Wood, Steel and Glass Winder Stair

As experienced fabricators, we know the importance of clear co-ordination between the shop, the job site and other trades and our work is central to that communication. Fabricators often defer to us for their construction problem solving and we then model/draw as if we were building it ourselves.

In this extreme winder stair, every piece of steel and glass was CNC cut and formed from this 3D model resulting in fewer than 4 days installation of the structure.

(Click on the drawing for 3D view)

The finished stair as shown below:

(Click on the drawing for 3D view)

Not just CAD…..

Shoreline Parametrics Ltd is a small highly skilled company created by Rufus Cooke assisting other companies in the custom woodworking industry. Having a strong understanding of 3D geometry has lent itself well to the stair industry and as notable builders and architects have recognized this resource, more diverse projects have evolved – including cupolas, domes, eyebrow dormers and architectural metalwork. Having a joiner’s background merged with the developing technologies of both CAD and CNC we can offer a wide array of services from:

  • 3D CAD (using SolidWorks®)
  • Stair building and tangent hand railing
  • CNC integration
  • Cutting List Strategies based upon
    • extensive prior use of both Cabnetware® and Cabinetvision®
    • AlphaCam®
    • Cadcode®
    • Microsoft Access®

“spoil the ship for a ha’porth of ta”

Or for us in the States, it translates to:

“don’t spoil the ship for a half penny’s worth of tar… “


So what’s the relevance? Plenty.

Lately, I hear “I don’t need anything fancy, I can just draw that in …. (sounds like what you put on a hamburger/hot dog). Well, if you can, than you’re either missing something or you enjoy living dangerously.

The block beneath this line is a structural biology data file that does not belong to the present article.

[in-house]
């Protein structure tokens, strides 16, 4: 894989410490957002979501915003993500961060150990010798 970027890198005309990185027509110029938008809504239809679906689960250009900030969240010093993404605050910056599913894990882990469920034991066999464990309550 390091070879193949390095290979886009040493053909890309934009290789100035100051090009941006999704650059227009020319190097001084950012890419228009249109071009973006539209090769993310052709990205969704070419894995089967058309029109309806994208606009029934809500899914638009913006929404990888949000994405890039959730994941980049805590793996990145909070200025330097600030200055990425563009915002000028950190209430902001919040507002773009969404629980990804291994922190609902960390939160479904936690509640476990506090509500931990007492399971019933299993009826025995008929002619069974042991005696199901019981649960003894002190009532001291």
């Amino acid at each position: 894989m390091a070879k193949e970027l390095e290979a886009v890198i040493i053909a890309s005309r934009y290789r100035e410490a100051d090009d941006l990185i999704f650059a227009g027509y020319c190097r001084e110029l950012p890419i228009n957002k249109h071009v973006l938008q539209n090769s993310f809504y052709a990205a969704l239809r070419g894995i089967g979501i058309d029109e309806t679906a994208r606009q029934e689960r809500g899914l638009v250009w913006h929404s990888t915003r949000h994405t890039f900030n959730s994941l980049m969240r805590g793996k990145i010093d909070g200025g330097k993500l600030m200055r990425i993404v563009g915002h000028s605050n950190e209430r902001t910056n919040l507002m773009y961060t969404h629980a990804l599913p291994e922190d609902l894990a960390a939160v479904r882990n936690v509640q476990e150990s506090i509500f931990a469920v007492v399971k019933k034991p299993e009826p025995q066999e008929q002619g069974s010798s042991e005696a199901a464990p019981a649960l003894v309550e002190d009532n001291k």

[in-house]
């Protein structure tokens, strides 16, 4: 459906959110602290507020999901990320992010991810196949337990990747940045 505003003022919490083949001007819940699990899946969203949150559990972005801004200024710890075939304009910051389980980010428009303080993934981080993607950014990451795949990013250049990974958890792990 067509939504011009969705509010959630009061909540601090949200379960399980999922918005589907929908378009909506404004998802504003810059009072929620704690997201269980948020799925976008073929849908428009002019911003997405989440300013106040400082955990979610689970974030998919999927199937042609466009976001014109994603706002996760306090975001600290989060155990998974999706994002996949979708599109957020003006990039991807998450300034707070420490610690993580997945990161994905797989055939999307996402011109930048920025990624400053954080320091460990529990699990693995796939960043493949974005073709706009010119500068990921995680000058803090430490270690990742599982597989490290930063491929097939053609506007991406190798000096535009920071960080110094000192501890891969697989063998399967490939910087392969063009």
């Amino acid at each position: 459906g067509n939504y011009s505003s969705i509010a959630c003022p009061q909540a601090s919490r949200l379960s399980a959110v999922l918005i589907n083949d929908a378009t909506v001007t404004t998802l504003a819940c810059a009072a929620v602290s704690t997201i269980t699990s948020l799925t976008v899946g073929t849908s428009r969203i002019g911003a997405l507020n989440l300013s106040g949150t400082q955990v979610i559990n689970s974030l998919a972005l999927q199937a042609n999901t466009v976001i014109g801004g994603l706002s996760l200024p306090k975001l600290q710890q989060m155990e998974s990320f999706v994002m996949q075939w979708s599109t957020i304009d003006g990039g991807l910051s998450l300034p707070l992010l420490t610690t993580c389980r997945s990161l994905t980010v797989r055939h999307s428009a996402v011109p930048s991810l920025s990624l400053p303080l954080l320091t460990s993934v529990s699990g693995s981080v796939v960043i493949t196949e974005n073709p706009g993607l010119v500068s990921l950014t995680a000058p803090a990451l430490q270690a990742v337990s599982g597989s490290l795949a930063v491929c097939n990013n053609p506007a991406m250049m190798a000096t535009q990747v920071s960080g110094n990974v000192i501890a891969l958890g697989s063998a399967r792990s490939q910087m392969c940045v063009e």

Ask yourself are you willing to spend +30k on a project facing a rigid deadline with other jobs to follow based on a tool that rhymes with ketchup? Can it flatten your twisted parts into machinable components that consistently fit? Can it adapt to dimensional changes? And can you trust those changes to be accurate and still maintain proper tangency?

Flat Packed Cantilevered Stairs?

Lately, we’ve been working very closely with BLUBLK Inc. a company specializing in beautiful ornamental metalwork. Often times, these projects require that finished work be shipped ‘flat packed’ for onsite assembly with minimal tools. This particular project was an entire contemporary stair with treads cantilevered off of wood framed walls. These sorts of stairs are usually reserved for masonry walls, but were resolved with the addition of concealed steel stringers and verticals. An added (and very substantial) challenge was that it had to be delivered ‘flat packed’ in kit form for bolting together only (no welding). Hence, this required all part drilling/tapping to be clearly executed in the fabrication stage.

SolidWorks® performed brilliantly for this task and the project was substantially assembled on-site in just over 2 days.

And, we’ve just received a few of the builders photos below courtesy of Cheney Brothers Construction:

  • Upper Cantilevered landing

What do you use for CAM?

Sure programming at the machine is ideal for the last-minute changes, but what about the rest of the project? Do you:

  • manually generate the geometries and then assign the tool paths?
  • import geometries and then manually assign tool paths?
  • set up macros to automatically import geometries, let the CAM software read the geometry and assign tool paths?

Perhaps it’s time to consider utilising your 3D model data more for CNC and optimized cutting lists.

“The time’s they are a changing

What other roles do shop drawings perform in your company? The ones listed below are what we see to be the most typical:

  1. General Arrangement/Approval Drawings
  2. Detailed Construction set
  3. Setting out
    • Part Listing
  4. Parts manufacturing
    • CNC
  5. Outsourcing
  6. Assembly
  7. Project Coordination
  8. Installation